Many of these quantitative researchers were inspired by the dawning science of complexity, a field embodied by the interdisciplinary Santa Fe Institute, which opened in 1984. Santa Fe acolytes chased the notion of universal phenomena that share the same general mathematical descriptions. The idea was that dazzling complexity—be it a chemical reaction or termites building a mound—might arise when individuals in a system follow similar sets of rules at the local level.

A shortcoming of this early work was that it was almost entirely computational and theoretical. Researchers who ventured into the real world to conduct experiments struggled with the limits of what their cameras and computers could do. One famous study that involved filming starlings, by the Italian physicists Andrea Cavagna and Irene Giardina, relied on an image-matching algorithm that took two years to build. Other early researchers did statistics by hand: a staggering proposition when faced with thousands of animals.

“In the lab, I have what are relatively inexpensive cameras right now that are imaging at one hundred frames per second,” said Nicholas Ouellette, a professor of civil and environmental engineering at Stanford who studies midge swarms and the flocking behavior of jackdaws. “I can, you know, in a day or two, generate tens of millions of data points that I can do statistics on.”

This data revolution lets researchers test the collective behavior models from previous decades and propose new ones. In many ways, the study of animals using quantitative tools and methods is still in its infancy, wide open for discoveries that augment our understanding of evolution, animal communication, animal sensing, and possibly cognition. Many of these insights will start with fundamental questions about natural phenomena that are at once deeply familiar and stubbornly hard to explain. “What is it about a flock that makes it a flock?” Ouellette asked. “What is it about a swarm that makes it a swarm, and not just a bunch of things flying around?”

Phosphorescent Animals, after Dr. Etzold. Courtesy Wellcome Collection

Phosphorescent Animals, after Dr. Etzold. Courtesy Wellcome Collection

One evening in Congaree, I watched Sarfati’s adviser, Peleg, lift a petri dish containing a male firefly that had fallen on its back. It had switched from its normal, unhurried flashing to a more alarmed frequency, its lantern glowing quickly and urgently, a message of distress as plain as any warning beacon of human design. “In the case of fireflies, the communication is a light pattern, kind of like a flashlight that turns on and off like Morse code,” Peleg said.

She was working at a site about a quarter mile from Sarfati, on a gravel track that shone white beneath a nearly full moon. A serene first-year graduate student named Owen Martin had erected two tents. In one, they planned to place individual fireflies to see if they would match their flash frequencies to that of an LED robot; in the other, they planned to introduce fireflies one by one, or a few at a time, to observe how they coordinated the timing of their flashes.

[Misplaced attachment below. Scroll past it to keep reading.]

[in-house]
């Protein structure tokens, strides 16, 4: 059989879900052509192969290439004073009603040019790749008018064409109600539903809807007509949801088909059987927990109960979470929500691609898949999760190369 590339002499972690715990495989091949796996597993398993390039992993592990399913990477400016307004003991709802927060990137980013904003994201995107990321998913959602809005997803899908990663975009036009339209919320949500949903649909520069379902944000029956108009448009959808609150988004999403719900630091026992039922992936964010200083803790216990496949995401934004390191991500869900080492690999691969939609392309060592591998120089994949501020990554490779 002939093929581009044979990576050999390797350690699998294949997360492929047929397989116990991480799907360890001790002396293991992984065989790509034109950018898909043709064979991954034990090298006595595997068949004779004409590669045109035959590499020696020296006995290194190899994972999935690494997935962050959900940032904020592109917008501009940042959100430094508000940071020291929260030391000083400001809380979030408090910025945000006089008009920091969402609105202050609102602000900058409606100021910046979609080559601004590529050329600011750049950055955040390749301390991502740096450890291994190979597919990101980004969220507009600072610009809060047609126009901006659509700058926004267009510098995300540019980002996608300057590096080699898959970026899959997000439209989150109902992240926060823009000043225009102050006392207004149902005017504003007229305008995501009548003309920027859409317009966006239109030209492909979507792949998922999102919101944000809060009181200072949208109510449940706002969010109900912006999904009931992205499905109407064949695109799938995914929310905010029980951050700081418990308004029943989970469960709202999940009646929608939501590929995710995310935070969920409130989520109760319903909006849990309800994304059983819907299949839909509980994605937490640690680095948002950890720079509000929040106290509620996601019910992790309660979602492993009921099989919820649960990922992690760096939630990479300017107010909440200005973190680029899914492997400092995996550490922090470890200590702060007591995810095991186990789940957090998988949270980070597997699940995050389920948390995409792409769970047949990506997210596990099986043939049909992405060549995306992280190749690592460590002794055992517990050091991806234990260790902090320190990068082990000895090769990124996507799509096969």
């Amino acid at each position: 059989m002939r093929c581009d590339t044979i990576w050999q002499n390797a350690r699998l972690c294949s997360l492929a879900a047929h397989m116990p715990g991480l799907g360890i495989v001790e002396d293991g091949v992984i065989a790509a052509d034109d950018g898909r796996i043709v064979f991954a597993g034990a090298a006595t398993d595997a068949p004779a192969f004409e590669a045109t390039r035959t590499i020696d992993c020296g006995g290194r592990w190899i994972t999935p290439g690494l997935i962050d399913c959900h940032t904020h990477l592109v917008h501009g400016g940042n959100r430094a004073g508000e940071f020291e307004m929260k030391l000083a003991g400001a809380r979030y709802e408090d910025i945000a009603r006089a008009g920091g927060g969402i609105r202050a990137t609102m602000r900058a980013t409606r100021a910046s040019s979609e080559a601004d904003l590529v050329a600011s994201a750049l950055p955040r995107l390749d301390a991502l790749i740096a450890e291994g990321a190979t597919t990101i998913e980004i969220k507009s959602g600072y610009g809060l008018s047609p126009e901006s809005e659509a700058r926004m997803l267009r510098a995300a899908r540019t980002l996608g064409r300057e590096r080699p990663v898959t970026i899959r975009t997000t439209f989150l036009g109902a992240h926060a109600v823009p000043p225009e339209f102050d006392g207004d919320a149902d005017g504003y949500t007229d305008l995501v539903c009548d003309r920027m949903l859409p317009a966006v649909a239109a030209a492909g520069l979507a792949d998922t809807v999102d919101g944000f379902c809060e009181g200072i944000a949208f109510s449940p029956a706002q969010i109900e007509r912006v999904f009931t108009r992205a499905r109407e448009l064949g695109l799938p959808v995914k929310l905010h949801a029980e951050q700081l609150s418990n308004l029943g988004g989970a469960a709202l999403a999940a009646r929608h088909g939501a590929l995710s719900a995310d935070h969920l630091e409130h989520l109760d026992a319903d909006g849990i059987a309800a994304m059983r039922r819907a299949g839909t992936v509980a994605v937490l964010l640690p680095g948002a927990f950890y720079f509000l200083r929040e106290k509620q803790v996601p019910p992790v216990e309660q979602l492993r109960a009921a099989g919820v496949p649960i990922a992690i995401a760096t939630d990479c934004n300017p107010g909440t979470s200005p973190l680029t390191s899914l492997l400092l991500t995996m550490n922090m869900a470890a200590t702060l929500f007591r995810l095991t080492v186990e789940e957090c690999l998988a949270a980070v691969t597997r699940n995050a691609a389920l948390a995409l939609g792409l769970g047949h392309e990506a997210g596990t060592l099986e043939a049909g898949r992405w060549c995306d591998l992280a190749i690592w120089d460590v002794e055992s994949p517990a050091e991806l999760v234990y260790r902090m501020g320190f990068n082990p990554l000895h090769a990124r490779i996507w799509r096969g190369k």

Peleg quizzed Martin on the steps he’d taken to set up the cameras, and his responses underscored the differences between building theoretical models and testing them in the real world. “Checked to see they’re at max ISO,” Martin said. “They’re on fourteen-forty resolution, sixty frames per second, three-hundred-and-sixty video mode, pointing the same direction, calibrated.” It would’ve been easy to leave a lens cap on, or botch the ISO setting, or fail to zip up the tent and let an entire night’s subjects twinkle away into the foliage. Though their equipment was high tech, the experiments echoed some of the classic work done by the Bucks, who once netted scores of synchronous fireflies in Thailand and set them loose in their hotel room to see how they behaved.

Sarfati and Peleg are fairly confident that fireflies synchronize by following visual cues, but why males would flash as a collective when nature is full of males trying to distinguish themselves—consider the elaborate courtship dances of various birds, or the headbutting of rams—is another question. One hypothesis is that fireflies synchronize to reduce visual clutter, making it easier for females to locate them. But Peleg and Martin were interested in how fireflies adjust their flash frequencies, not why. And first, they needed to catch them.

Peleg walked along a raised boardwalk that ran perpendicular to the path where their tents were set up. She carried a butterfly net and made confident sweeps above the vegetation, netting fifteen fireflies in the time it took Martin to snag five. In the nets, the glow of the fireflies appeared green rather than white, like sparks from a strange fire. Although Peleg’s data on frontalis was preliminary, her team had collected intriguing findings while observing Photinus carolinus, the synchronous species from the Great Smoky Mountains. “When we take them out of the swarm, they behave very differently,” Peleg said. “In isolation, they behave one way. And when they’re among their peers, they behave very differently.” While frontalis synchronize in a steady rhythm for hours, carolinus flash in bursts, followed by communal pauses. But a lone carolinus doesn’t follow the same pattern; its flashes and rests are sporadic. Once in the collective, it’ll adjust its pauses to match the group’s rhythm. In other words, the males aren’t preprogrammed to a constant frequency; it’s peer pressure that changes the timing mechanism in their brains.